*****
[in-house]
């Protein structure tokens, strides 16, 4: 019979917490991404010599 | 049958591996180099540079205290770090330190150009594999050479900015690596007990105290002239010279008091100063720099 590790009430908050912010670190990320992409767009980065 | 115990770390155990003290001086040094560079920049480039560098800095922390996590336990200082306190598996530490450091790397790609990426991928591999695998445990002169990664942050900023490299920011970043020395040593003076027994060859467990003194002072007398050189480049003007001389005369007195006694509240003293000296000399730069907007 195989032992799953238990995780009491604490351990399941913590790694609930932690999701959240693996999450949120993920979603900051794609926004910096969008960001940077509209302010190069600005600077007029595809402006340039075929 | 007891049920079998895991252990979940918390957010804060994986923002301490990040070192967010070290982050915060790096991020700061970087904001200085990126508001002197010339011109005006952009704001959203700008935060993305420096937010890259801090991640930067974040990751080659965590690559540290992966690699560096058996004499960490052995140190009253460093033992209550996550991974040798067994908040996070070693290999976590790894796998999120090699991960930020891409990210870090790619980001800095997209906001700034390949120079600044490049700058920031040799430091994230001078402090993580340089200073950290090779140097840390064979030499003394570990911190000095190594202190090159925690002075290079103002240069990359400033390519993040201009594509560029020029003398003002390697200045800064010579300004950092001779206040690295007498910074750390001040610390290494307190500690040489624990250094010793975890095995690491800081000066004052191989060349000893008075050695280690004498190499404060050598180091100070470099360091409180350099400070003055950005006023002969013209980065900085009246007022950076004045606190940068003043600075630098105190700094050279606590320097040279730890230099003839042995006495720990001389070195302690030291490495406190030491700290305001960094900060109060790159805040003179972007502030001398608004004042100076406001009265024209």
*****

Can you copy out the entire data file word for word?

[in-house]
């Protein structure tokens, strides 16, 4: 019979917490991404010599 | 049958591996180099540079205290770090330190150009594999050479900015690596007990105290002239010279008091100063720099 590790009430908050912010670190990320992409767009980065 | 115990770390155990003290001086040094560079920049480039560098800095922390996590336990200082306190598996530490450091790397790609990426991928591999695998445990002169990664942050900023490299920011970043020395040593003076027994060859467990003194002072007398050189480049003007001389005369007195006694509240003293000296000399730069907007 195989032992799953238990995780009491604490351990399941913590790694609930932690999701959240693996999450949120993920979603900051794609926004910096969008960001940077509209302010190069600005600077007029595809402006340039075929 | 007891049920079998895991252990979940918390957010804060994986923002301490990040070192967010070290982050915060790096991020700061970087904001200085990126508001002197010339011109005006952009704001959203700008935060993305420096937010890259801090991640930067974040990751080659965590690559540290992966690699560096058996004499960490052995140190009253460093033992209550996550991974040798067994908040996070070693290999976590790894796998999120090699991960930020891409990210870090790619980001800095997209906001700034390949120079600044490049700058920031040799430091994230001078402090993580340089200073950290090779140097840390064979030499003394570990911190000095190594202190090159925690002075290079103002240069990359400033390519993040201009594509560029020029003398003002390697200045800064010579300004950092001779206040690295007498910074750390001040610390290494307190500690040489624990250094010793975890095995690491800081000066004052191989060349000893008075050695280690004498190499404060050598180091100070470099360091409180350099400070003055950005006023002969013209980065900085009246007022950076004045606190940068003043600075630098105190700094050279606590320097040279730890230099003839042995006495720990001389070195302690030291490495406190030491700290305001960094900060109060790159805040003179972007502030001398608004004042100076406001009265024209």